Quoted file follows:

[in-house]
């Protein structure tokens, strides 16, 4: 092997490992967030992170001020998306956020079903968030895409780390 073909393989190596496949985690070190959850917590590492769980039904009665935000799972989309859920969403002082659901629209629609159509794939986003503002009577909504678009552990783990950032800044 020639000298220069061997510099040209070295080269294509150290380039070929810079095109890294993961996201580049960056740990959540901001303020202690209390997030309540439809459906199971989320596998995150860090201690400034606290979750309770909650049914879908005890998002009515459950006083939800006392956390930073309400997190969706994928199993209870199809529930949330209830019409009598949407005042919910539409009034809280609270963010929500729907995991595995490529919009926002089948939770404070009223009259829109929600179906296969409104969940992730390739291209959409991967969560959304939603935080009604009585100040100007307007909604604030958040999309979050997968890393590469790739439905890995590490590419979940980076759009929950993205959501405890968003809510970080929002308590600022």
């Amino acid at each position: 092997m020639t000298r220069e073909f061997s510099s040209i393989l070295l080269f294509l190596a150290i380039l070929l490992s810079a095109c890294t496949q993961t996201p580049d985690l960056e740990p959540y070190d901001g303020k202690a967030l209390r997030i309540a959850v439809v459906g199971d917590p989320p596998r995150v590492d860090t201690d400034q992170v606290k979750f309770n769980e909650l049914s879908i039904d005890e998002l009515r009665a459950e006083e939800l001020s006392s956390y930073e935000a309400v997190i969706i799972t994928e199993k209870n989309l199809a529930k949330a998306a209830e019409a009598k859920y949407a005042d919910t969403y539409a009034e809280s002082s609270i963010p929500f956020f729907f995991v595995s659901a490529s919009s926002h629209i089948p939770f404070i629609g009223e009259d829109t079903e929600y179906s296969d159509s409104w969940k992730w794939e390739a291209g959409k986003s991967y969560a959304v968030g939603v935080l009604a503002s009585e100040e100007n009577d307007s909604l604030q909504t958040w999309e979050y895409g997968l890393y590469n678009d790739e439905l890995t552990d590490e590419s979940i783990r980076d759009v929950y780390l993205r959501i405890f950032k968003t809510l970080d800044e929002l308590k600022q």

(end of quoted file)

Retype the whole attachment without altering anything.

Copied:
[in-house]
């Protein structure tokens, strides 16, 4: 092997490992967030992170001020998306956020079903968030895409780390 073909393989190596496949985690070190959850917590590492769980039904009665935000799972989309859920969403002082659901629209629609159509794939986003503002009577909504678009552990783990950032800044 020639000298220069061997510099040209070295080269294509150290380039070929810079095109890294993961996201580049960056740990959540901001303020202690209390997030309540439809459906199971989320596998995150860090201690400034606290979750309770909650049914879908005890998002009515459950006083939800006392956390930073309400997190969706994928199993209870199809529930949330209830019409009598949407005042919910539409009034809280609270963010929500729907995991595995490529919009926002089948939770404070009223009259829109929600179906296969409104969940992730390739291209959409991967969560959304939603935080009604009585100040100007307007909604604030958040999309979050997968890393590469790739439905890995590490590419979940980076759009929950993205959501405890968003809510970080929002308590600022």
């Amino acid at each position: 092997m020639t000298r220069e073909f061997s510099s040209i393989l070295l080269f294509l190596a150290i380039l070929l490992s810079a095109c890294t496949q993961t996201p580049d985690l960056e740990p959540y070190d901001g303020k202690a967030l209390r997030i309540a959850v439809v459906g199971d917590p989320p596998r995150v590492d860090t201690d400034q992170v606290k979750f309770n769980e909650l049914s879908i039904d005890e998002l009515r009665a459950e006083e939800l001020s006392s956390y930073e935000a309400v997190i969706i799972t994928e199993k209870n989309l199809a529930k949330a998306a209830e019409a009598k859920y949407a005042d919910t969403y539409a009034e809280s002082s609270i963010p929500f956020f729907f995991v595995s659901a490529s919009s926002h629209i089948p939770f404070i629609g009223e009259d829109t079903e929600y179906s296969d159509s409104w969940k992730w794939e390739a291209g959409k986003s991967y969560a959304v968030g939603v935080l009604a503002s009585e100040e100007n009577d307007s909604l604030q909504t958040w999309e979050y895409g997968l890393y590469n678009d790739e439905l890995t552990d590490e590419s979940i783990r980076d759009v929950y780390l993205r959501i405890f950032k968003t809510l970080d800044e929002l308590k600022q």